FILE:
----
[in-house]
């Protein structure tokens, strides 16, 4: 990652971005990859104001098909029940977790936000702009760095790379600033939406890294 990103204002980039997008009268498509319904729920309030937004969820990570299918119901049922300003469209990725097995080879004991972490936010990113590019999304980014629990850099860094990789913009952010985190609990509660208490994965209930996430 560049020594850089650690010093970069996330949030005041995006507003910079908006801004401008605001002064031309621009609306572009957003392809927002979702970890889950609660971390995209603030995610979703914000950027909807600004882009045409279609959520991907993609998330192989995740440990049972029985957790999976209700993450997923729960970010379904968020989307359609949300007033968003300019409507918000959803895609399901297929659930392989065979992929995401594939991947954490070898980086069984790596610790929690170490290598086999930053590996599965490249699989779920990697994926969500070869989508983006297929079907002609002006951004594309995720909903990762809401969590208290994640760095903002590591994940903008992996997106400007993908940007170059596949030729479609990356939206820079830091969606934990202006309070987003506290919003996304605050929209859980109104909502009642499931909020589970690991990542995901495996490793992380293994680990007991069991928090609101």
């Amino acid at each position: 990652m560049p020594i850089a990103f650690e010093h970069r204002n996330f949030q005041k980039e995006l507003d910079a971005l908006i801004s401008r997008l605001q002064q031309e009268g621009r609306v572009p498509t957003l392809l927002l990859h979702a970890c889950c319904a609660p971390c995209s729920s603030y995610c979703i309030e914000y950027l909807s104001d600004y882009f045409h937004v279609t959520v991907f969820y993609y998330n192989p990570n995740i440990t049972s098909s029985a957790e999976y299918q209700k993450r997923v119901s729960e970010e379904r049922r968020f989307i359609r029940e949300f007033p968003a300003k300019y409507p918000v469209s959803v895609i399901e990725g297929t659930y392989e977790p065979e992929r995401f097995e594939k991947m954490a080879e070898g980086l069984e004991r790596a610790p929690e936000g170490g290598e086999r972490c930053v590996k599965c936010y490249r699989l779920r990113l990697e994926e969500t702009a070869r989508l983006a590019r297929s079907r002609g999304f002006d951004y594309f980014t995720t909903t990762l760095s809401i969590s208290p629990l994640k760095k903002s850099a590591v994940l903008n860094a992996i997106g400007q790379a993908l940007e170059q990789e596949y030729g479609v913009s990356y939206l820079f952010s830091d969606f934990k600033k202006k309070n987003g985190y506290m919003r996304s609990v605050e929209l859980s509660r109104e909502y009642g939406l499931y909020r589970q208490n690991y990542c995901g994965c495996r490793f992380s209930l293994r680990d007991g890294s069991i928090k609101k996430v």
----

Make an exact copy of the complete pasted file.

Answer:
[in-house]
């Protein structure tokens, strides 16, 4: 990652971005990859104001098909029940977790936000702009760095790379600033939406890294 990103204002980039997008009268498509319904729920309030937004969820990570299918119901049922300003469209990725097995080879004991972490936010990113590019999304980014629990850099860094990789913009952010985190609990509660208490994965209930996430 560049020594850089650690010093970069996330949030005041995006507003910079908006801004401008605001002064031309621009609306572009957003392809927002979702970890889950609660971390995209603030995610979703914000950027909807600004882009045409279609959520991907993609998330192989995740440990049972029985957790999976209700993450997923729960970010379904968020989307359609949300007033968003300019409507918000959803895609399901297929659930392989065979992929995401594939991947954490070898980086069984790596610790929690170490290598086999930053590996599965490249699989779920990697994926969500070869989508983006297929079907002609002006951004594309995720909903990762809401969590208290994640760095903002590591994940903008992996997106400007993908940007170059596949030729479609990356939206820079830091969606934990202006309070987003506290919003996304605050929209859980109104909502009642499931909020589970690991990542995901495996490793992380293994680990007991069991928090609101």
């Amino acid at each position: 990652m560049p020594i850089a990103f650690e010093h970069r204002n996330f949030q005041k980039e995006l507003d910079a971005l908006i801004s401008r997008l605001q002064q031309e009268g621009r609306v572009p498509t957003l392809l927002l990859h979702a970890c889950c319904a609660p971390c995209s729920s603030y995610c979703i309030e914000y950027l909807s104001d600004y882009f045409h937004v279609t959520v991907f969820y993609y998330n192989p990570n995740i440990t049972s098909s029985a957790e999976y299918q209700k993450r997923v119901s729960e970010e379904r049922r968020f989307i359609r029940e949300f007033p968003a300003k300019y409507p918000v469209s959803v895609i399901e990725g297929t659930y392989e977790p065979e992929r995401f097995e594939k991947m954490a080879e070898g980086l069984e004991r790596a610790p929690e936000g170490g290598e086999r972490c930053v590996k599965c936010y490249r699989l779920r990113l990697e994926e969500t702009a070869r989508l983006a590019r297929s079907r002609g999304f002006d951004y594309f980014t995720t909903t990762l760095s809401i969590s208290p629990l994640k760095k903002s850099a590591v994940l903008n860094a992996i997106g400007q790379a993908l940007e170059q990789e596949y030729g479609v913009s990356y939206l820079f952010s830091d969606f934990k600033k202006k309070n987003g985190y506290m919003r996304s609990v605050e929209l859980s509660r109104e909502y009642g939406l499931y909020r589970q208490n690991y990542c995901g994965c495996r490793f992380s209930l293994r680990d007991g890294s069991i928090k609101k996430v």